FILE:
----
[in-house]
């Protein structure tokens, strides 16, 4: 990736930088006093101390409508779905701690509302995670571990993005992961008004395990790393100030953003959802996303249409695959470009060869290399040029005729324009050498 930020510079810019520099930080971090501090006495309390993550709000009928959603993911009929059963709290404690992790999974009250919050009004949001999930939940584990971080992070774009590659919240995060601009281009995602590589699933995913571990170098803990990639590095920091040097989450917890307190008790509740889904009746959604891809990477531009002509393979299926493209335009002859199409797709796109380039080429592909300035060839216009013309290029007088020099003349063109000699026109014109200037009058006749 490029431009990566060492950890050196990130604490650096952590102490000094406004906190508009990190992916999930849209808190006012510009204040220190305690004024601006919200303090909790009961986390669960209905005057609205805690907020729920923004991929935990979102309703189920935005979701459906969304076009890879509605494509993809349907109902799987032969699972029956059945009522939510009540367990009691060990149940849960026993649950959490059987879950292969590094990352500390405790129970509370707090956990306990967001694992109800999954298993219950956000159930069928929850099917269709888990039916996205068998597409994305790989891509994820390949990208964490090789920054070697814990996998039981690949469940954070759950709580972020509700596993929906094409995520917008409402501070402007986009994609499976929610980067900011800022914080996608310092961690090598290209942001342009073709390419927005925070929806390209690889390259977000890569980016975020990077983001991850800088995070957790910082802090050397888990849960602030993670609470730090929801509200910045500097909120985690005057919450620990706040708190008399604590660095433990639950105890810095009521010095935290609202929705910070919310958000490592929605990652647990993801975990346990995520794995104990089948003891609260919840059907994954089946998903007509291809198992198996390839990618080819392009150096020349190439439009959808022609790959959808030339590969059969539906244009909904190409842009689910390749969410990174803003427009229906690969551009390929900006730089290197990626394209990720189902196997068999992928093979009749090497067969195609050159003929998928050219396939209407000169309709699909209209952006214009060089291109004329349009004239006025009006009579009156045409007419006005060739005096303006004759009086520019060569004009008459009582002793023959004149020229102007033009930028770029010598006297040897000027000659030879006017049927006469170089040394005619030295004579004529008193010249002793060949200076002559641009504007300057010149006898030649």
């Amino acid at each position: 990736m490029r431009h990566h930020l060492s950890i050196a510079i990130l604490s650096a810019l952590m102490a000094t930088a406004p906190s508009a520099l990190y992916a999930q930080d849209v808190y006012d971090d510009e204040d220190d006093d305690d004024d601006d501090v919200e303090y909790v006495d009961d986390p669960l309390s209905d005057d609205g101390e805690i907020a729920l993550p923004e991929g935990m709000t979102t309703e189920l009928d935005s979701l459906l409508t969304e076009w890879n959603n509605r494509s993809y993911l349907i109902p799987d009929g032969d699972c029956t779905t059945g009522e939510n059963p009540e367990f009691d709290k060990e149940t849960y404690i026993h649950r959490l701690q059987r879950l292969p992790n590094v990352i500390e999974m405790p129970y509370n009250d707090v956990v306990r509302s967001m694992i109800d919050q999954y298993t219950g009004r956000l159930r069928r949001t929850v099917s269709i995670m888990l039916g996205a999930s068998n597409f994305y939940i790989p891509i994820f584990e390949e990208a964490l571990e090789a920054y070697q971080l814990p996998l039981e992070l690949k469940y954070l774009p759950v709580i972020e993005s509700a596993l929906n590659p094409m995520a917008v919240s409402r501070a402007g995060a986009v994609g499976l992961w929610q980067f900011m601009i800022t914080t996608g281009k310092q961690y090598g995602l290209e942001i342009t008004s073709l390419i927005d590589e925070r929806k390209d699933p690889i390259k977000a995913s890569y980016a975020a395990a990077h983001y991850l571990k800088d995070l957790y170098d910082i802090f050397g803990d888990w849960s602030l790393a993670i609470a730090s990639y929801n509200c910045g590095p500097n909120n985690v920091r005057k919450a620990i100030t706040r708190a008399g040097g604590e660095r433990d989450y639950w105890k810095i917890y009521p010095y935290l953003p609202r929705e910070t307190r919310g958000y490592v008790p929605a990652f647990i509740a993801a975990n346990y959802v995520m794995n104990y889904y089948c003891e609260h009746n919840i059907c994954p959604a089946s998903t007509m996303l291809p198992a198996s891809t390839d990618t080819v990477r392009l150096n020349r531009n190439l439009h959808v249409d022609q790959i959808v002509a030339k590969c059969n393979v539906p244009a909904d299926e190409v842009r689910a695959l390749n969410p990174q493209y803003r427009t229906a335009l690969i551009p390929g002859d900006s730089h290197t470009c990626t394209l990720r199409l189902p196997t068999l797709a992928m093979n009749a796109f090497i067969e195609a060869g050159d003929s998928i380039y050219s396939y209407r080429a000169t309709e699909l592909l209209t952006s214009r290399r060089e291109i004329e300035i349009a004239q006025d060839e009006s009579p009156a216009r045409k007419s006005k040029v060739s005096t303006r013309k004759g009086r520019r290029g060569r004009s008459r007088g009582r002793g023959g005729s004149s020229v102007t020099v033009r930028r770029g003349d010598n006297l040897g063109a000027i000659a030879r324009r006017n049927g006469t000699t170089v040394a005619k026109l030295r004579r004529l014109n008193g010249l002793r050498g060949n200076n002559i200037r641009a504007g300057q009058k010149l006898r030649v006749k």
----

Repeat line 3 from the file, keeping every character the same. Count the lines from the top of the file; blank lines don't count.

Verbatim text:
């Amino acid at each position: 990736m490029r431009h990566h930020l060492s950890i050196a510079i990130l604490s650096a810019l952590m102490a000094t930088a406004p906190s508009a520099l990190y992916a999930q930080d849209v808190y006012d971090d510009e204040d220190d006093d305690d004024d601006d501090v919200e303090y909790v006495d009961d986390p669960l309390s209905d005057d609205g101390e805690i907020a729920l993550p923004e991929g935990m709000t979102t309703e189920l009928d935005s979701l459906l409508t969304e076009w890879n959603n509605r494509s993809y993911l349907i109902p799987d009929g032969d699972c029956t779905t059945g009522e939510n059963p009540e367990f009691d709290k060990e149940t849960y404690i026993h649950r959490l701690q059987r879950l292969p992790n590094v990352i500390e999974m405790p129970y509370n009250d707090v956990v306990r509302s967001m694992i109800d919050q999954y298993t219950g009004r956000l159930r069928r949001t929850v099917s269709i995670m888990l039916g996205a999930s068998n597409f994305y939940i790989p891509i994820f584990e390949e990208a964490l571990e090789a920054y070697q971080l814990p996998l039981e992070l690949k469940y954070l774009p759950v709580i972020e993005s509700a596993l929906n590659p094409m995520a917008v919240s409402r501070a402007g995060a986009v994609g499976l992961w929610q980067f900011m601009i800022t914080t996608g281009k310092q961690y090598g995602l290209e942001i342009t008004s073709l390419i927005d590589e925070r929806k390209d699933p690889i390259k977000a995913s890569y980016a975020a395990a990077h983001y991850l571990k800088d995070l957790y170098d910082i802090f050397g803990d888990w849960s602030l790393a993670i609470a730090s990639y929801n509200c910045g590095p500097n909120n985690v920091r005057k919450a620990i100030t706040r708190a008399g040097g604590e660095r433990d989450y639950w105890k810095i917890y009521p010095y935290l953003p609202r929705e910070t307190r919310g958000y490592v008790p929605a990652f647990i509740a993801a975990n346990y959802v995520m794995n104990y889904y089948c003891e609260h009746n919840i059907c994954p959604a089946s998903t007509m996303l291809p198992a198996s891809t390839d990618t080819v990477r392009l150096n020349r531009n190439l439009h959808v249409d022609q790959i959808v002509a030339k590969c059969n393979v539906p244009a909904d299926e190409v842009r689910a695959l390749n969410p990174q493209y803003r427009t229906a335009l690969i551009p390929g002859d900006s730089h290197t470009c990626t394209l990720r199409l189902p196997t068999l797709a992928m093979n009749a796109f090497i067969e195609a060869g050159d003929s998928i380039y050219s396939y209407r080429a000169t309709e699909l592909l209209t952006s214009r290399r060089e291109i004329e300035i349009a004239q006025d060839e009006s009579p009156a216009r045409k007419s006005k040029v060739s005096t303006r013309k004759g009086r520019r290029g060569r004009s008459r007088g009582r002793g023959g005729s004149s020229v102007t020099v033009r930028r770029g003349d010598n006297l040897g063109a000027i000659a030879r324009r006017n049927g006469t000699t170089v040394a005619k026109l030295r004579r004529l014109n008193g010249l002793r050498g060949n200076n002559i200037r641009a504007g300057q009058k010149l006898r030649v006749k």